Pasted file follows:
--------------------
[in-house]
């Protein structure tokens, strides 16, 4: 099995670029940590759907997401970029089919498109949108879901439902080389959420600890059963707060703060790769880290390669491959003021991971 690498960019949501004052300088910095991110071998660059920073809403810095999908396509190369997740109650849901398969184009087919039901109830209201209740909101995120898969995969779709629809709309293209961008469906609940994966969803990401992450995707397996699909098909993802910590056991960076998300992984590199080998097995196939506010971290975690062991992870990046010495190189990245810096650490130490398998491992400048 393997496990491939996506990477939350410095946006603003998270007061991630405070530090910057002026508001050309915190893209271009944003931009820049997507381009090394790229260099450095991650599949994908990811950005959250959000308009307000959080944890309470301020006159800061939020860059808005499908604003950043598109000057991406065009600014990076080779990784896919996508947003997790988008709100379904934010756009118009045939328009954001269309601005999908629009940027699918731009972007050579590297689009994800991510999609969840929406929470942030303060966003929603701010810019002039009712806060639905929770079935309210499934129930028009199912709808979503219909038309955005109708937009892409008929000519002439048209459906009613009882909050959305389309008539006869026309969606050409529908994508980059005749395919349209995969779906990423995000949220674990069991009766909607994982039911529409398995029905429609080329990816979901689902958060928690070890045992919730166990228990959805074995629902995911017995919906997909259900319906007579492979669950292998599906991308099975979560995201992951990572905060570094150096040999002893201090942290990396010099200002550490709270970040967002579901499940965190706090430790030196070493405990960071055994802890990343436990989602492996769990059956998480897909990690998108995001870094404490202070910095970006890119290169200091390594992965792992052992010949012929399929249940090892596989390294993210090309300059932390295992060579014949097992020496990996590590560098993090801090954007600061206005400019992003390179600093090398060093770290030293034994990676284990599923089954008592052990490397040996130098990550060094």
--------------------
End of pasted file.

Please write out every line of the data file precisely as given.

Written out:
[in-house]
């Protein structure tokens, strides 16, 4: 099995670029940590759907997401970029089919498109949108879901439902080389959420600890059963707060703060790769880290390669491959003021991971 690498960019949501004052300088910095991110071998660059920073809403810095999908396509190369997740109650849901398969184009087919039901109830209201209740909101995120898969995969779709629809709309293209961008469906609940994966969803990401992450995707397996699909098909993802910590056991960076998300992984590199080998097995196939506010971290975690062991992870990046010495190189990245810096650490130490398998491992400048 393997496990491939996506990477939350410095946006603003998270007061991630405070530090910057002026508001050309915190893209271009944003931009820049997507381009090394790229260099450095991650599949994908990811950005959250959000308009307000959080944890309470301020006159800061939020860059808005499908604003950043598109000057991406065009600014990076080779990784896919996508947003997790988008709100379904934010756009118009045939328009954001269309601005999908629009940027699918731009972007050579590297689009994800991510999609969840929406929470942030303060966003929603701010810019002039009712806060639905929770079935309210499934129930028009199912709808979503219909038309955005109708937009892409008929000519002439048209459906009613009882909050959305389309008539006869026309969606050409529908994508980059005749395919349209995969779906990423995000949220674990069991009766909607994982039911529409398995029905429609080329990816979901689902958060928690070890045992919730166990228990959805074995629902995911017995919906997909259900319906007579492979669950292998599906991308099975979560995201992951990572905060570094150096040999002893201090942290990396010099200002550490709270970040967002579901499940965190706090430790030196070493405990960071055994802890990343436990989602492996769990059956998480897909990690998108995001870094404490202070910095970006890119290169200091390594992965792992052992010949012929399929249940090892596989390294993210090309300059932390295992060579014949097992020496990996590590560098993090801090954007600061206005400019992003390179600093090398060093770290030293034994990676284990599923089954008592052990490397040996130098990550060094």